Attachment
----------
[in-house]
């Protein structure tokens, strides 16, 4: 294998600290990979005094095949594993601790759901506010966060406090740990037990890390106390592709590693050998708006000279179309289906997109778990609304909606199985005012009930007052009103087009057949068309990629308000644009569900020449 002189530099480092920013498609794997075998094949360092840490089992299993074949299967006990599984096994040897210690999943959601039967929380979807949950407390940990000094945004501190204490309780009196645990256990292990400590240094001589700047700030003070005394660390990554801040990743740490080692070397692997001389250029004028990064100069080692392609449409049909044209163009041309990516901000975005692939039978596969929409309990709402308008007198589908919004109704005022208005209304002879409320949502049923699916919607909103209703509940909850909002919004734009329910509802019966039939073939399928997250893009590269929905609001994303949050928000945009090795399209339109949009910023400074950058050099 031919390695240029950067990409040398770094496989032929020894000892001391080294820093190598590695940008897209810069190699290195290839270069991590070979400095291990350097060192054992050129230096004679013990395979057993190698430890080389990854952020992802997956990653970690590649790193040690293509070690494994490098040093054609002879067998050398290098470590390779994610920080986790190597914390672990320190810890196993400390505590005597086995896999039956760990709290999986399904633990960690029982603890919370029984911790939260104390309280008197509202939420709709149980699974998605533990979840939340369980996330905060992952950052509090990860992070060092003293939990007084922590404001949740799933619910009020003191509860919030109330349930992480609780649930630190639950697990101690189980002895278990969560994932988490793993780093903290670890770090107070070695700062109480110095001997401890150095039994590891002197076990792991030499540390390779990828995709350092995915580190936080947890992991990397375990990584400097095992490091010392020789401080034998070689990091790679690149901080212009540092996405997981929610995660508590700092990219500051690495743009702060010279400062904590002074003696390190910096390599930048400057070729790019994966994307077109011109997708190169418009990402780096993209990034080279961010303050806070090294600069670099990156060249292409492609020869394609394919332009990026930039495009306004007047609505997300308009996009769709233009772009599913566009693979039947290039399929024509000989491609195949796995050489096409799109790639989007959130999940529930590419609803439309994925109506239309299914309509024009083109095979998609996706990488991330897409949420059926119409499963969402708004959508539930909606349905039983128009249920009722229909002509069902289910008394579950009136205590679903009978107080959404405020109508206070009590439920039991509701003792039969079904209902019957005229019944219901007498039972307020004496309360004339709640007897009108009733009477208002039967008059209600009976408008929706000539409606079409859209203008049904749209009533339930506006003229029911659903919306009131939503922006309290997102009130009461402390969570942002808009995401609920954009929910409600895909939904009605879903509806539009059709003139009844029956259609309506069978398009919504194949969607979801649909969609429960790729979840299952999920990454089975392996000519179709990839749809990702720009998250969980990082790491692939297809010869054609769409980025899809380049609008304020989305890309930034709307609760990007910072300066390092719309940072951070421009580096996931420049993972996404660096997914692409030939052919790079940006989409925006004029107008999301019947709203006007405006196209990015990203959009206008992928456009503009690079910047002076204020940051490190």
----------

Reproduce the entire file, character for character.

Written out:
[in-house]
């Protein structure tokens, strides 16, 4: 294998600290990979005094095949594993601790759901506010966060406090740990037990890390106390592709590693050998708006000279179309289906997109778990609304909606199985005012009930007052009103087009057949068309990629308000644009569900020449 002189530099480092920013498609794997075998094949360092840490089992299993074949299967006990599984096994040897210690999943959601039967929380979807949950407390940990000094945004501190204490309780009196645990256990292990400590240094001589700047700030003070005394660390990554801040990743740490080692070397692997001389250029004028990064100069080692392609449409049909044209163009041309990516901000975005692939039978596969929409309990709402308008007198589908919004109704005022208005209304002879409320949502049923699916919607909103209703509940909850909002919004734009329910509802019966039939073939399928997250893009590269929905609001994303949050928000945009090795399209339109949009910023400074950058050099 031919390695240029950067990409040398770094496989032929020894000892001391080294820093190598590695940008897209810069190699290195290839270069991590070979400095291990350097060192054992050129230096004679013990395979057993190698430890080389990854952020992802997956990653970690590649790193040690293509070690494994490098040093054609002879067998050398290098470590390779994610920080986790190597914390672990320190810890196993400390505590005597086995896999039956760990709290999986399904633990960690029982603890919370029984911790939260104390309280008197509202939420709709149980699974998605533990979840939340369980996330905060992952950052509090990860992070060092003293939990007084922590404001949740799933619910009020003191509860919030109330349930992480609780649930630190639950697990101690189980002895278990969560994932988490793993780093903290670890770090107070070695700062109480110095001997401890150095039994590891002197076990792991030499540390390779990828995709350092995915580190936080947890992991990397375990990584400097095992490091010392020789401080034998070689990091790679690149901080212009540092996405997981929610995660508590700092990219500051690495743009702060010279400062904590002074003696390190910096390599930048400057070729790019994966994307077109011109997708190169418009990402780096993209990034080279961010303050806070090294600069670099990156060249292409492609020869394609394919332009990026930039495009306004007047609505997300308009996009769709233009772009599913566009693979039947290039399929024509000989491609195949796995050489096409799109790639989007959130999940529930590419609803439309994925109506239309299914309509024009083109095979998609996706990488991330897409949420059926119409499963969402708004959508539930909606349905039983128009249920009722229909002509069902289910008394579950009136205590679903009978107080959404405020109508206070009590439920039991509701003792039969079904209902019957005229019944219901007498039972307020004496309360004339709640007897009108009733009477208002039967008059209600009976408008929706000539409606079409859209203008049904749209009533339930506006003229029911659903919306009131939503922006309290997102009130009461402390969570942002808009995401609920954009929910409600895909939904009605879903509806539009059709003139009844029956259609309506069978398009919504194949969607979801649909969609429960790729979840299952999920990454089975392996000519179709990839749809990702720009998250969980990082790491692939297809010869054609769409980025899809380049609008304020989305890309930034709307609760990007910072300066390092719309940072951070421009580096996931420049993972996404660096997914692409030939052919790079940006989409925006004029107008999301019947709203006007405006196209990015990203959009206008992928456009503009690079910047002076204020940051490190």